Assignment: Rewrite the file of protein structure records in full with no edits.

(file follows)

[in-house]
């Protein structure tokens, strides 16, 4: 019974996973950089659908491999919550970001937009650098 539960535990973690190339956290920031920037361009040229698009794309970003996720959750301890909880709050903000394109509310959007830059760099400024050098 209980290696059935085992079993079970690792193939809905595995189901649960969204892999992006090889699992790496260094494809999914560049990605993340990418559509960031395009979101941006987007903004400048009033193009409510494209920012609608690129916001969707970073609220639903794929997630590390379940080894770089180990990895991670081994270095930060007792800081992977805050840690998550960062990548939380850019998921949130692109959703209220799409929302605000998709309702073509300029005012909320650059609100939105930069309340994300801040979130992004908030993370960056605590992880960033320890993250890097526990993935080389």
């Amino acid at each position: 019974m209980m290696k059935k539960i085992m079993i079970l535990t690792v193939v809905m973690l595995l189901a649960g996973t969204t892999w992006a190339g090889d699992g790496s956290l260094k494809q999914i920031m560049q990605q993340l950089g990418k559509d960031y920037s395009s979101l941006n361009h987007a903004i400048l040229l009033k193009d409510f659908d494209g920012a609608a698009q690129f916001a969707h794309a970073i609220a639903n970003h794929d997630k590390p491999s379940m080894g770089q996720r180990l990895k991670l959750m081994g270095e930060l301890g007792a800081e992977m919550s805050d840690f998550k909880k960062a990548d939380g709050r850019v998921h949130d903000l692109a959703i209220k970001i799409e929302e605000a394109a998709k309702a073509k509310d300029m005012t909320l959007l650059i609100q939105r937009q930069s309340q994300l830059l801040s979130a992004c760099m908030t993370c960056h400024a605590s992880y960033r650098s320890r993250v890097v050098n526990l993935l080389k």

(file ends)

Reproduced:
[in-house]
């Protein structure tokens, strides 16, 4: 019974996973950089659908491999919550970001937009650098 539960535990973690190339956290920031920037361009040229698009794309970003996720959750301890909880709050903000394109509310959007830059760099400024050098 209980290696059935085992079993079970690792193939809905595995189901649960969204892999992006090889699992790496260094494809999914560049990605993340990418559509960031395009979101941006987007903004400048009033193009409510494209920012609608690129916001969707970073609220639903794929997630590390379940080894770089180990990895991670081994270095930060007792800081992977805050840690998550960062990548939380850019998921949130692109959703209220799409929302605000998709309702073509300029005012909320650059609100939105930069309340994300801040979130992004908030993370960056605590992880960033320890993250890097526990993935080389």
């Amino acid at each position: 019974m209980m290696k059935k539960i085992m079993i079970l535990t690792v193939v809905m973690l595995l189901a649960g996973t969204t892999w992006a190339g090889d699992g790496s956290l260094k494809q999914i920031m560049q990605q993340l950089g990418k559509d960031y920037s395009s979101l941006n361009h987007a903004i400048l040229l009033k193009d409510f659908d494209g920012a609608a698009q690129f916001a969707h794309a970073i609220a639903n970003h794929d997630k590390p491999s379940m080894g770089q996720r180990l990895k991670l959750m081994g270095e930060l301890g007792a800081e992977m919550s805050d840690f998550k909880k960062a990548d939380g709050r850019v998921h949130d903000l692109a959703i209220k970001i799409e929302e605000a394109a998709k309702a073509k509310d300029m005012t909320l959007l650059i609100q939105r937009q930069s309340q994300l830059l801040s979130a992004c760099m908030t993370c960056h400024a605590s992880y960033r650098s320890r993250v890097v050098n526990l993935l080389k």